For years, Boeing wrestled with how to replace a best--selling single-aisle product with an all-new design in one size s-ector while simultaneously protecting the longer-range, middle-of-the-market (MOM) from the predatory ambitions of Airbus.

Although this may sound like the 737 and 757 replacement conundrum faced by Boeing today, it is, in fact, the scenario that challenged the company almost 40 years ago. In the 1970s Boeing was grappling with how to replace the 727 and at the same time counter the emerging threat of the Airbus A310, the first derivative of the A300 family. 

In a curious parallel to the situation today, Boeing’s market analysis for filling the 180-300-seat gap in the 1970s indicated that although the two requirements overlapped, it was too difficult to meet them both with a single-fuselage cross-section aircraft. A single aisle worked better for the lower end, but did not stretch very well. A twin aisle worked better for the upper end, but equally did not shrink well. As a result, for almost six years in the 1970s, the company exhaustively studied two concepts: a single-aisle twin dubbed the 7N7 and a widebody twin called the 7X7.

Most observers at the time believed Boeing would develop one or the other but not both, at least not immediately. It was therefore with some surprise that between 1978-79, over a period of less than eight months, the company ambitiously began the simultaneous development of both aircraft. The 7X7 became the 767 in July 1978, while the 757, formerly the 7N7, received the production go-ahead the following March.

But will Boeing repeat history to answer the long-running 737/757 replacement question, and if so, why? The answers lie in the way the 757 and 767 were developed and, more important, in what they share in common. Although designed to serve very different markets, Boeing ended up developing the 757 and 767 as sister aircraft that shared key design features, including common cockpits, and used many common parts and systems. The novel approach reduced development cost and made the aircraft more attractive to operators of both types.

Faced with converging requirements, Boeing is considering using the same blueprint as it reviews its options for developing the new small airplane (NSA), and a parallel new “middle-of-the-market” aircraft that would go beyond simply filling the 757 replacement niche. “We talk about reuse of architectures and equipment, and the 757/767 are great examples,” says Mike Sinnett, vice president of product development for Boeing Commercial Airplanes. Although developed for different roles “the systems were 40% common, they had common cockpits and a common type rating.” Because it worked before, the design approach is something “we would have in our mind going forward,” he adds.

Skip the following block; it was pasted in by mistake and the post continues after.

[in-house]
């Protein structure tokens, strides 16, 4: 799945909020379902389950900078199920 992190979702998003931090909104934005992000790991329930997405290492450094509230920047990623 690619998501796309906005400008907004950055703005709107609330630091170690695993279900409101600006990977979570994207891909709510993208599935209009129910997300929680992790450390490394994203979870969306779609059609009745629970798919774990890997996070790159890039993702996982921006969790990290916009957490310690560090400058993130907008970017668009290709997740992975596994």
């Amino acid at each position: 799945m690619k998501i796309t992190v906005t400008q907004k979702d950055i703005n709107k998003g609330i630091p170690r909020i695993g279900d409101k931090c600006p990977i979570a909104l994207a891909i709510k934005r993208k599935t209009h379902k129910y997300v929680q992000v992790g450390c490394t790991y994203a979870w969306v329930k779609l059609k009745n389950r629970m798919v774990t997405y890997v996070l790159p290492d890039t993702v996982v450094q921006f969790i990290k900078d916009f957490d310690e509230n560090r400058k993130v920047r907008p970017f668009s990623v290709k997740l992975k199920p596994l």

The NSA and 757 successors have been under evaluation, in various guises, for years. NSA was relatively well advanced as a preliminary concept when Boeing abruptly altered course in August 2011 to launch the reengined, upgraded 737 MAX in response to airline demands for a faster solution. But the 757 successor is a different story, which is why Boeing is talking to carriers about a “MOM” study rather than a simple replacement for its illustrious twin. Part of the issue is knowing what to develop, says Sinnett. The “customers don’t understand it either and that’s still evolving. It is not just about seats and range.”

In the 2008-09 period, Boeing’s evaluations in this sector centered on the Light Twin, a 290-300-seat single-class, twin-aisle, transcontinental aircraft based on 787 technology. However, by 2013 these studies had morphed into a similar-sized aircraft, but with a range of 4,000-5,000 nm. “The study aircraft would not be a direct successor to Boeing’s single-aisle twinjet,” says Marketing Vice President Randy Tinseth. Speaking earlier in 2014, he says, “We think there’s maybe a marketplace and we have a lot of interest from a lot of customers in an aircraft that seats between 200 and 300, but does not need the range capacity of the 787. We are having a lot of discussions with customers to figure out the market size of what that might become,” he adds.

While a new small aircraft was originally easier to define because of the payload range covered by the current and future 737 families, the upper edges of this replacement category have blurred into that of the 757/MOM as airlines indicate a growing preference for larger aircraft. “The middle-market segment lands between the 737-9 and the 787, and when you look at the range/payload chart there is a lot of room there,” says Sinnett.